That said, it is the “mid-list” author who can flourish with the newer independent formats of publishing. I’ve done both, and, yes, pros and cons. Doing all the work yourself isn’t the easiest task in the world, but it isn’t nearly as onerous as some make it out to be. In the end, if done well and approached with a professional attitude, and even with the pitfalls such as KU, independent publishing is WAY better! The potential to make money, and the joy of being in total control of one’s art far, far, far outweighs the traditional pathway, IMHO.

    Yes, with a trad house an author has a greater potential of becoming the next Stephen King/JK Rowling/Stephanie Meyer, but the odds are still never in your favor. ๐Ÿ˜‰ And, yes, it is sweet to see your novel on a shelf at Barnes & Noble or Target (not YET a reality for indie published novels). And there is some relief in handing the manuscript to a publisher who will then do all the work (editing, cover, formatting, etc) for you. Pros and cons.

    Nevertheless, the opening world of independent publishing has radically changed everything. As you said, Elizabeth Ann, authors can now be in control of their destinies. Those who have a story inside them can write it and see it published. Will everything indie published be wonderful, or even worth a read? No. But the fact is there are many, many, MANY traditionally published novels arguably junk not worth reading!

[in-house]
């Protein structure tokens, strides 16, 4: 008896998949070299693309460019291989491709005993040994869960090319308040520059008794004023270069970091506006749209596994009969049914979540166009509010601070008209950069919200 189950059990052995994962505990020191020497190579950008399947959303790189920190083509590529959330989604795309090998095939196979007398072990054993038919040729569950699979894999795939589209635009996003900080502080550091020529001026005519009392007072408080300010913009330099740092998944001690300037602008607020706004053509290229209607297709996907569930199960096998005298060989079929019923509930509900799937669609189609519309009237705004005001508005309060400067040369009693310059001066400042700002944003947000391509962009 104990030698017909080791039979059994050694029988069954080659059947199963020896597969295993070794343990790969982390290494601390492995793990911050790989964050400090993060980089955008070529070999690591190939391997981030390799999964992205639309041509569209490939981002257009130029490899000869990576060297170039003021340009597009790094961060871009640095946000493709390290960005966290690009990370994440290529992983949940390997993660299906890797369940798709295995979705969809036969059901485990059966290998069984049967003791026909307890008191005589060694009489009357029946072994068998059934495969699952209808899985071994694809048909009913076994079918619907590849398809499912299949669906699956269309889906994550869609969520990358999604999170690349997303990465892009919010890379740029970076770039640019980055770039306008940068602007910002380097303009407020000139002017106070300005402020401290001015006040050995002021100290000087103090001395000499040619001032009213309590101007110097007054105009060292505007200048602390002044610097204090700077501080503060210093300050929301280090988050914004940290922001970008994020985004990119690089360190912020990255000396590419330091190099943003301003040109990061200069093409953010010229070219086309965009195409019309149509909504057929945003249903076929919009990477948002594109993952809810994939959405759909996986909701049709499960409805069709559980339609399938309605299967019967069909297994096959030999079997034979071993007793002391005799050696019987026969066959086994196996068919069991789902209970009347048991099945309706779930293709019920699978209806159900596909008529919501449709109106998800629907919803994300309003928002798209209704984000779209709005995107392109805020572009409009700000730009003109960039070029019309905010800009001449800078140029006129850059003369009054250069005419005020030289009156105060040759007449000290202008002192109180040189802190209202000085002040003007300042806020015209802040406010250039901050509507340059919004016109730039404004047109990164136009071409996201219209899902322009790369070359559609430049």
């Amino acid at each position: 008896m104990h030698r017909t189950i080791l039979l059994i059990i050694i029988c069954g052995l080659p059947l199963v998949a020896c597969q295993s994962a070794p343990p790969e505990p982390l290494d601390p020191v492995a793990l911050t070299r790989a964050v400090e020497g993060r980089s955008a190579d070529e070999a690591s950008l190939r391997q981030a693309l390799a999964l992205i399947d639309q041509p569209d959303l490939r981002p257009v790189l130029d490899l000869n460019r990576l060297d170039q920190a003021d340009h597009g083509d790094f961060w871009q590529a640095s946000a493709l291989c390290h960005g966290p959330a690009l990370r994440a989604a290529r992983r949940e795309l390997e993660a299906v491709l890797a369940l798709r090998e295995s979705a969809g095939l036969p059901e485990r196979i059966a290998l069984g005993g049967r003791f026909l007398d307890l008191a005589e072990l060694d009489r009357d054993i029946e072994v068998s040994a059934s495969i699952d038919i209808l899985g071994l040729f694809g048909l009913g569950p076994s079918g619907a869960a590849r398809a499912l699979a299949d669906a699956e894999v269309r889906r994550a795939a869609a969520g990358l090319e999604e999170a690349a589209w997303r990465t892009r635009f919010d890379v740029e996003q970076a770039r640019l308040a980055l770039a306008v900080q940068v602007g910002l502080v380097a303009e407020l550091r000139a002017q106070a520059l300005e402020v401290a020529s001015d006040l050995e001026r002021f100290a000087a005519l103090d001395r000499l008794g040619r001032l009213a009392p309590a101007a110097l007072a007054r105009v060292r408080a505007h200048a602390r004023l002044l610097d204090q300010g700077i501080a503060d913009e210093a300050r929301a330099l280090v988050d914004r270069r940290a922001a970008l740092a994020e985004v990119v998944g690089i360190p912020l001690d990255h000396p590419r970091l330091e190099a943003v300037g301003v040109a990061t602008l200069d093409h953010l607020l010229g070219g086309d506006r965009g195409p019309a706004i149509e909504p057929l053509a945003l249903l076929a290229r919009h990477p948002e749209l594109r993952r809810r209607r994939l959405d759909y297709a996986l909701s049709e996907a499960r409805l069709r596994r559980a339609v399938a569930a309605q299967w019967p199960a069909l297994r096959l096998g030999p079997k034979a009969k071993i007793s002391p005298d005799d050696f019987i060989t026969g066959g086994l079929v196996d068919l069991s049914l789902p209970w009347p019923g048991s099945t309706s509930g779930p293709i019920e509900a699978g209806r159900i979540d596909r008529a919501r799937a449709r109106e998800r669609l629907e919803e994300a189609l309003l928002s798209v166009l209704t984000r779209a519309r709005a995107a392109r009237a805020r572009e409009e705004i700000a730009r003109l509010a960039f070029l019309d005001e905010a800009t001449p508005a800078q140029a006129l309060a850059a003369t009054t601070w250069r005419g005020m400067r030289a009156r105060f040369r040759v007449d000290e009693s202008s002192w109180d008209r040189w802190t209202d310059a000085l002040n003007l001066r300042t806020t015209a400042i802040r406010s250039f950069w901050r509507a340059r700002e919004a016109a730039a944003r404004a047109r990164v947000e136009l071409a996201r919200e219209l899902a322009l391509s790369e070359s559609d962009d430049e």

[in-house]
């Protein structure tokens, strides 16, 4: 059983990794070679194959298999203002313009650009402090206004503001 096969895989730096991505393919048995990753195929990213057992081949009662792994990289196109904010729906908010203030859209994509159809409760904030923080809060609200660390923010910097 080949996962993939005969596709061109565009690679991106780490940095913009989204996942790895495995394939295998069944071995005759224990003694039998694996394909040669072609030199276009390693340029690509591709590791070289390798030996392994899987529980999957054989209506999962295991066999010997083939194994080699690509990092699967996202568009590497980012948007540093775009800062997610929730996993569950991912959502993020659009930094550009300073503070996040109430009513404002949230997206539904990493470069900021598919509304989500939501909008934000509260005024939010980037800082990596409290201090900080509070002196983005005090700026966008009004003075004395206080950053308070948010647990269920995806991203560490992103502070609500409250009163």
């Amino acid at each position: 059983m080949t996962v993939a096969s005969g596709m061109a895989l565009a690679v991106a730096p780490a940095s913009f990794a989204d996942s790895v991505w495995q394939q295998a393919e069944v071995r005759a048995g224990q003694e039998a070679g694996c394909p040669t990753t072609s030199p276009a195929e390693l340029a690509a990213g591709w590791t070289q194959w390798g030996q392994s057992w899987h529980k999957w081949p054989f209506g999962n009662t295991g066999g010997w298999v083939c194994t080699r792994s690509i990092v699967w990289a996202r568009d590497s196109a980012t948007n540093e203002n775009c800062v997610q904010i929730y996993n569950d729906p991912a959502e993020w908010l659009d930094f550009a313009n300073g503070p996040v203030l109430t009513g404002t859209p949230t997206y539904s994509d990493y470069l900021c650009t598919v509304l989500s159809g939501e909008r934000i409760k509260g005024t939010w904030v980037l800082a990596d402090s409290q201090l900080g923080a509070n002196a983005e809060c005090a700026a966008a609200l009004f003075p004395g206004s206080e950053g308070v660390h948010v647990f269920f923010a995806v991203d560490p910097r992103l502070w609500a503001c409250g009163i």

And, knowing how the traditional system works, I personally grieve to imagine how many awesome stories never became published (and therefore available for readers to enjoy) because the publishing gatekeepers deemed them unworthy. JK Rowling was rejected 12 times before Scholastic saw her worth. What if her 11th rejection had been the one that broke her will to keep fighting?

    So my opinion is that amid the junk independently published there are a vast quantity of gems. Gems that are now available for readers to delight in. As a reader this thrills me! As an author I continue to hope the shift in the industry will favor the author, as is only proper.